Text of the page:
Monday, March 28, 2011

The Next Great Black Exodus

Last week, Charles M. Blow, New York Times op-ed columnist grappled with the new census numbers showing that more black people are leaving urban areas for the suburbs. Though many factors have been pointed to, to explain this shift, Blow fingers a far more insidious culprit.

Read his take on this exodus at The New York Times

Government Shutdown Looms

From the Wall Street Journal:
The White House and Democratic lawmakers, with less than two weeks left to avoid a government shutdown, are assembling a proposal for roughly $20 billion in additional spending cuts that could soon be offered to Republicans, according to people close to the budget talks.
That would come on top of $10 billion in cuts that Congress has already enacted and would represent a deeper reduction than the Obama administration and Senate Democrats had offered previously in negotiations. But it isn't clear that would be enough to satisfy Republicans, who initially sought $61 billion in spending cuts and face pressure from tea-party activists not to compromise....
The Treasury Department this week is likely to issue an updated report on when it expects the ceiling on the federal debt will have to be increased; its most recent estimate was that the borrowing limit would be reached between April 15 and the end of May. ...
Anticipating tough tea-party opposition to raising the debt limit, Senate Republicans are planning soon to mount a new push for a constitutional amendment to require a balanced federal budget, which may be unveiled soon after Congress reconvenes this week.

posted by Social Security News

Video: Gaddafi's hometown seized by rebels - reports euronews

Erdogan Warns Libya Can Turn into another Iraq, Afghanistan

Turkish Prime Minister Recep Tayyip Erdogan warned on Sunday that the ongoing conflict in Libya could turn the country into a “second Iraq” or “another Afghanistan”, the Guardian reported.

"When western forces entered Afghanistan nearly 10 years ago, people were talking of it being over in days, and people said the same in Iraq. We don't want to see a similar picture in Libya," Erdogan said.

The premier also warned the current “civil war” in Libya could have serious consequences for NATO countries involved in the crisis.

Erdogan said Turkey is ready to broker a ceasefire in Libya, stating that negotiations with Gaddafi's government and the opposition-founded Transitional National Council are being done right now, but emphasized Gaddafi must “provide some confidence” practically.

Commenting on the western coalition air strikes on Libya, Erdogan said they “will be devastating for the entire Libyan people, and the repercussions will not be restricted to Libya, but will have a direct impact on those countries that have intervened."

Hosni Mubarak and family are under house arrest in Egypt

President Hosni Mubarak - Under house arrest

CAIRO, March 28, 2011 (AFP) – Ousted president Hosni Mubarak and his family are under house arrest, Egypt’s Supreme Council of the Armed Forces said on its website Monday, denying that the former leader had fled to Saudi Arabia. ”There is no truth to reports that former president Hosni Mubarak has left Egypt for Tabuk in Saudi Arabia,” the country’s military rulers said in a statement on Facebook. ”He is under house arrest, with his family, in Egypt,” it said. The council has ruled Egypt since Mubarak was forced to quit on February 11 after 18 days of massive street protests against his 30-year autocratic regime.

On March 3, Egypt’s prosecutor general denied media reports that Mubarak was in Saudi Arabia, insisting that he was at the family retreat in the Red Sea resort of Sharm el-Sheikh. Media reports suggested that Mubarak had gone to Tabuk to receive medical treatment. The state-owned daily Al-Akhbar claimed Mubarak, 82, was receiving medical treatment for cancer.

Troy Davis Appeal Denied – Execution Date Could Loom

Posted by: Brian Evans,
The U.S. Supreme Court has declined to hear Troy Davis’ appeals and set the stage for him to possibly face a fourth execution date.  Davis will not be allowed to challenge the August 2010 ruling of the federal district court judge that he failed to establish his innocence, nor will he be able to challenge the standard used to make that ruling.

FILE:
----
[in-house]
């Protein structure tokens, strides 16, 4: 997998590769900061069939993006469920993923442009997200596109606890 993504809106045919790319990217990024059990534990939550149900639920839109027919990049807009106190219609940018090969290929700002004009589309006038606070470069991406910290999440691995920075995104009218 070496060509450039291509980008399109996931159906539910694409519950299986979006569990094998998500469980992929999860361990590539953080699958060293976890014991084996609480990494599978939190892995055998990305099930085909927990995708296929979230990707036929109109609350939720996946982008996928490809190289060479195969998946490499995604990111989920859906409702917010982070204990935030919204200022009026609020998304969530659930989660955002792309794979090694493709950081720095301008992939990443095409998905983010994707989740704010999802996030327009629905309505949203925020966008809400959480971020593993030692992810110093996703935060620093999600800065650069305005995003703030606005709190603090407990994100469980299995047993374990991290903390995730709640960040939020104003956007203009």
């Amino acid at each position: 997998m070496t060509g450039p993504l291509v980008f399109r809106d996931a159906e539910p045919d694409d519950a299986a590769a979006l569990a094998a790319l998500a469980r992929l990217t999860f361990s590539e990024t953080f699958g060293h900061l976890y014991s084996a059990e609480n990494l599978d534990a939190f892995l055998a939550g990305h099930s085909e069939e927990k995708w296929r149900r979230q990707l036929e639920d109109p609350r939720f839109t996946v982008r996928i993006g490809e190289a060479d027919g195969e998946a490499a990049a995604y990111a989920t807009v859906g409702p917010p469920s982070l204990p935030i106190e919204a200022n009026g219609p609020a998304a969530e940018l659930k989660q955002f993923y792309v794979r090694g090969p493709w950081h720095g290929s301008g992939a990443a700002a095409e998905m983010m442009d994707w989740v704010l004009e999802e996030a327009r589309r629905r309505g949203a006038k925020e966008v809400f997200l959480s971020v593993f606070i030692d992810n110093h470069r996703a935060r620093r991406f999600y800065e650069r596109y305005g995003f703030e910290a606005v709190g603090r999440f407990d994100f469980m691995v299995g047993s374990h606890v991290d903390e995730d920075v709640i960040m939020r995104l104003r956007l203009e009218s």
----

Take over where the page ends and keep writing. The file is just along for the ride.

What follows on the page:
Doubts about Davis’ guilt, of course, have not been resolved, as most of the witnesses used to convict him continue to maintain that their trial testimony was false and, in many cases, coerced by Savannah police. 

With such witnesses as virtually the only evidence, the case against Troy Davis was always thin, but, ironically, that has meant that, once convicted, Davis has had little to drawn on to prove his innocence.  Amnesty International opposes the death penalty in all cases, but, especially in this case, where the evidence available to establish either guilt or innocence is so flimsy, an execution would be a terrible miscarriage of justice.

Message to O.

"After two years of being called a tyrant and a dictator, President Obama returns to Washington from a five-day overseas trip to find he has become a weakling.

Would-be opponents such as Mitt Romney, Tim Pawlenty, and Sarah Palin had been trying out this somewhat contradictory line of attack for more than a month as Obama gave mixed signals about events in Egypt and Libya. But the "weak leader" charge gained traction last weekend as Obama chose to launch the attack on Moammar Gadhafi's forces while on an excellent adventure with his family in South America.

At about the moment the Tomahawk missiles began to rain down on Libya, Obama was joking with Brazilians about Carnival, the World Cup, and the Olympics. Rather than an Oval Office address announcing the new war, Americans got word from the president in a scratchy audio recording. As warheads pounded Libyan forces, Obama was kicking a soccer ball, seeing the sights, and watching cowboys in sequins.

It was perilously close to George W. Bush's "The Pet Goat" moment, when he continued reading a children's storybook after being told the second World Trade Center tower had been hit. Bush later said he was trying to maintain calm. Likewise, White House officials tell me the decision to proceed with the South America trip was made in part to convey that the Libya bombardment was not a major military action.

Weak or stubborn?
Obama administration officials calculated that he would take a hit. But they appear to have been surprised by the force of the weakling complaint, coming not just from usual suspects such as Karl Rove, but from liberals such as my Washington Post colleague Richard Cohen, who saw Obama "quite literally distancing himself from the consequences of his own policy."